One of the things I really hate about this movie is the 2000’s sensibility that mocking gay couples/parents and transgender people is still acceptable. During the ‘Simba grows up’ scene, Simba calls Timon “Pops” and Timon calls Simba “Sonny boy”. So, we see the acknowledgment that Simba was being raised in an unconventional “family” with two male parental figures. No problem here yet, although they do play up the idea that two fathers (gays) are both going to be overly emotional (Timon saying at the end of the film: “I promised myself I wouldn’t cry”, as he cries) and singing show tunes (would you get male and female parents singing “Sunrise, Sunset” with quite this much emotion? I don’t think so). My big issue comes from Uncle Max, who apparently has a problem with Timon living with Pumba and raising Simba because he is wearing a dress! So, it feels like Uncle Max is conflating being gay with being transgendered, and it feels very derogatory. Max disapproves of Timon wearing a flower on his head and a hula skirt because it (presumably) is diminishing or negating Timon’s masculinity (“He’s wearing a dress!”). It also appears that, because Uncle Max is already questioning Timon’s masculinity, he also disapproves of his “relationship” with Pumba, obviously assuming it’s more than friendship (which, being in a gay relationship, would also cause Max to question Timon’s masculinity). I don’t feel like the writers were trying to be offensive, but it’s clear that they just weren’t thinking about what this whole scene would actually say to gay and transgendered individuals.
2. Well, I analyzed Scar for “Lion King”, so I guess I’ll analyze Timon this time. This movie works harder to flesh out Timon’s character while not changing him drastically from the first movie. So, Timon is given the timed-tested trope of the misfit that doesn’t fit in and can’t seem to do anything right (dig tunnels, scout for hyenas… That’s all meerkats have to do right?). So, Timon goes on a trek/quest to find his place in the world. Timon focuses on the fact that “nobody likes him”, so finding Pumba and making a friend is a logical conclusion of his quest. Timon is on the selfish side (taking the larger bed and not even thinking that Pumba would need the bigger bed; focusing on the loss of Simba as ruining his Hakuna Matata, etc.). Timon does have a bit of a redemption in that he finally realizes during his “conversation” with Rafiki that he needs Pumba and Simba, and that they need him too.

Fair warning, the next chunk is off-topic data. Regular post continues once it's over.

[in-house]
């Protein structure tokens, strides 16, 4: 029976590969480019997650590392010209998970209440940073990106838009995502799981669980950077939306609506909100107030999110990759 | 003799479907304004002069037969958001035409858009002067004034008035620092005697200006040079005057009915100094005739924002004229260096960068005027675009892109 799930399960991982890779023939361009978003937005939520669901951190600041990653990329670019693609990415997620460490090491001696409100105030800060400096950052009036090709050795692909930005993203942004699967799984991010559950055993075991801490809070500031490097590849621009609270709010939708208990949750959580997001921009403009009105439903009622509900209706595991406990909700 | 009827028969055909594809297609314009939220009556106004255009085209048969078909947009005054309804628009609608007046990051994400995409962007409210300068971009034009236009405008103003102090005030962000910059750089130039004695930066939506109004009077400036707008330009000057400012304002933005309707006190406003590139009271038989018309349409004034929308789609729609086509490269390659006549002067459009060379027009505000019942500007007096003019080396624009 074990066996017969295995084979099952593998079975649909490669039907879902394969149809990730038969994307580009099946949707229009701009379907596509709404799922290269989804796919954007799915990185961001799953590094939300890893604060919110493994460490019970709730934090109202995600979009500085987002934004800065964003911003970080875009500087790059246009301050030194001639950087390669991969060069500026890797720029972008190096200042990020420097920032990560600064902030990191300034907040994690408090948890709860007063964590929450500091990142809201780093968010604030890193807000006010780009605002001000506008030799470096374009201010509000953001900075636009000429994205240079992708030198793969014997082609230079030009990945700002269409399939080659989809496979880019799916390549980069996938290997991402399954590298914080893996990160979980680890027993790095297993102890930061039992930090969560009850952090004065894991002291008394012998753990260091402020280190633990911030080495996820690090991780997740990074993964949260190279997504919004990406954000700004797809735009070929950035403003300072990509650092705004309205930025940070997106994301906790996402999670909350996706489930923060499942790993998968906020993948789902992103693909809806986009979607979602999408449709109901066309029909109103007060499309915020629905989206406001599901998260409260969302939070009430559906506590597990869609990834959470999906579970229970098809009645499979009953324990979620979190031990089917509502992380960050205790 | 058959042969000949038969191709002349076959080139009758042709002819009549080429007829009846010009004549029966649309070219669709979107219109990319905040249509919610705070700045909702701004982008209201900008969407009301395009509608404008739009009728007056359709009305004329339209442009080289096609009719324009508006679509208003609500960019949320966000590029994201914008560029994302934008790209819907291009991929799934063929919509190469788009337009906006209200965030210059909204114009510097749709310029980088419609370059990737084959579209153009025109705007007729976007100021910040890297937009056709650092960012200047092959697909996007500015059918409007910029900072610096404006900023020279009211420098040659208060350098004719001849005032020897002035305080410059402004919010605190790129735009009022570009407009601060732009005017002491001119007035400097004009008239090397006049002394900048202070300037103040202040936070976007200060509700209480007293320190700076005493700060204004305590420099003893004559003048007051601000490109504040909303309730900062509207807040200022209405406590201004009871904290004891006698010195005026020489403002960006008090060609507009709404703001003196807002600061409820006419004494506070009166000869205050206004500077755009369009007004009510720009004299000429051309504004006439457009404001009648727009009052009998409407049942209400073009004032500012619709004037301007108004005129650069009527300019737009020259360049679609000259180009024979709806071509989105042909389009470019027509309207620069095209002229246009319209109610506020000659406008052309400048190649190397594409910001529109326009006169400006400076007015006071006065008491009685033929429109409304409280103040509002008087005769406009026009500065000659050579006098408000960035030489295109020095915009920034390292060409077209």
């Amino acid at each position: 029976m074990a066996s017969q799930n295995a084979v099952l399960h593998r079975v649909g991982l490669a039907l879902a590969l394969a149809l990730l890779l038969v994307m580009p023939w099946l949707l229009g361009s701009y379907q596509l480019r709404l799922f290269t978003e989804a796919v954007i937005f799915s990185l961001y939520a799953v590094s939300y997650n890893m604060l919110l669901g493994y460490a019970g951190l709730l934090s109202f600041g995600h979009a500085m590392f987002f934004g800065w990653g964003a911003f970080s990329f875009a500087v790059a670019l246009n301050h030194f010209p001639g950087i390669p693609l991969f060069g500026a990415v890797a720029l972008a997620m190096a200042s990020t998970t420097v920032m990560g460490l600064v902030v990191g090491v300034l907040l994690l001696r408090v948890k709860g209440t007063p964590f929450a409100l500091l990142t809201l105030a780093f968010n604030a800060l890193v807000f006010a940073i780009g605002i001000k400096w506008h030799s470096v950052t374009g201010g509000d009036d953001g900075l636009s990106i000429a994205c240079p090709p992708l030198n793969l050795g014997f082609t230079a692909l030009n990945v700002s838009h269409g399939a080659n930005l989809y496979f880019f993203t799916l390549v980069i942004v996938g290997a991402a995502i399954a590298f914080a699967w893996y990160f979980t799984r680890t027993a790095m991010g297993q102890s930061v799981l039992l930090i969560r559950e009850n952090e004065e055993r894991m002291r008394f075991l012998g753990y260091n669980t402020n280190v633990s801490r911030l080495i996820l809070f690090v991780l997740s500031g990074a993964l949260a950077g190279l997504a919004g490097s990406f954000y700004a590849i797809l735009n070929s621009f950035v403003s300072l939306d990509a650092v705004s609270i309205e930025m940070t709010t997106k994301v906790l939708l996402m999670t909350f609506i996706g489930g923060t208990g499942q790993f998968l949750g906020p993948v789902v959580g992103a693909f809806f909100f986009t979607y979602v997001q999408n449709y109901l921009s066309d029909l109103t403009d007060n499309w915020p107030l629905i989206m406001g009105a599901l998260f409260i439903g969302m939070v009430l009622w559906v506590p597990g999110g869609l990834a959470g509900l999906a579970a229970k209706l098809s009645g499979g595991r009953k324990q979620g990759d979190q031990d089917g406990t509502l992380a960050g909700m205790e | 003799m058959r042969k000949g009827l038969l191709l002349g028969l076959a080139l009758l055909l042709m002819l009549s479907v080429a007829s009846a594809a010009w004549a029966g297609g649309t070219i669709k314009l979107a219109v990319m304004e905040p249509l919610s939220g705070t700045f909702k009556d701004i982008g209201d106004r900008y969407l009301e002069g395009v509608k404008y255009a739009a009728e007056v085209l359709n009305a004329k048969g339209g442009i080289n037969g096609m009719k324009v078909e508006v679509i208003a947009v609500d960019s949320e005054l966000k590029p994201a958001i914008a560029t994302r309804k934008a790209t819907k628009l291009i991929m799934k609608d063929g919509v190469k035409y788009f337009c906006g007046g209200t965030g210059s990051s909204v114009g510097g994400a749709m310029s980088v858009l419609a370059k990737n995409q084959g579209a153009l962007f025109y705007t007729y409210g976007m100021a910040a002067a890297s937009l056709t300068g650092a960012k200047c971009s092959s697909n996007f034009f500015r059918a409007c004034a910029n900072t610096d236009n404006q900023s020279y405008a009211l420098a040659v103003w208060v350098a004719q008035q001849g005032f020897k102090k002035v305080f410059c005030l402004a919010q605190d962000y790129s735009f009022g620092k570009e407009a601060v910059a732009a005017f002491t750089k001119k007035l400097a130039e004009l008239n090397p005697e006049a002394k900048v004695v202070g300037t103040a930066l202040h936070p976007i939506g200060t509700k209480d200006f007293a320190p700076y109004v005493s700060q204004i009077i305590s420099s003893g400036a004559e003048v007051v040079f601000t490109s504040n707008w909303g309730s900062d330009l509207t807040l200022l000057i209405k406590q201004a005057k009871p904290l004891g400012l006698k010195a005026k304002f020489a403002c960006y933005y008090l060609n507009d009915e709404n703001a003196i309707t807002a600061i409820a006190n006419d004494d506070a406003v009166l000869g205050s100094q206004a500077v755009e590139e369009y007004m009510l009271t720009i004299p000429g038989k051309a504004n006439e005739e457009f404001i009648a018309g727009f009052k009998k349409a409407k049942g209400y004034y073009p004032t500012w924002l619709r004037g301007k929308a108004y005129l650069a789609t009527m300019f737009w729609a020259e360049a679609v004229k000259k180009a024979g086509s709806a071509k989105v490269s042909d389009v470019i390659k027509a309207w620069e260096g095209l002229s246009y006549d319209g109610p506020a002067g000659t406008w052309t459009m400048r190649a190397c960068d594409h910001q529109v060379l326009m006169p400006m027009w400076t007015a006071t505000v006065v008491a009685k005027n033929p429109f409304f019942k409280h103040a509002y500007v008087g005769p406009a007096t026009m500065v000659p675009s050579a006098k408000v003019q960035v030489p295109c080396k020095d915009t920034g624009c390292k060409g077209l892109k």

3. and 4. (and 8.) Although I analyzed “Circle of Life” for “Lion King”, I decided to analyze the “Peter Gunn”/“Can You Feel the Love Tonight” this time. The premise of the song is still similar to that in LK—Simba and Nala falling for each other, Timon fearing that they will lose their friend and protector, and Pumba not so sure that the Simba and Nala love connection is a bad thing. Since this movie is from the perspective of Timon and Pumba, it’s interesting to see in the “Peter Gunn” sections that Timon was actively trying to break up Simba and Nala and ruin the “special moment”. In a nod to fatalism, everything that Timon does to try to ruin the love connection makes it stronger and more romantic (spider = spider web with hearts, tripping Simba and Nala = butterflies swarming and flying around them, etc.). This fatalistic view matches Silver’s quote in “Treasure Island”—“Sometimes plans go astray.” I love the way the editors changed between the “Peter Gunn” song, showing Timon trying to ruin the moment, and the quick segues into “Can You Feel the Love Tonight”, showing Timon’s failure each time and the burgeoning love between Simba and Nala.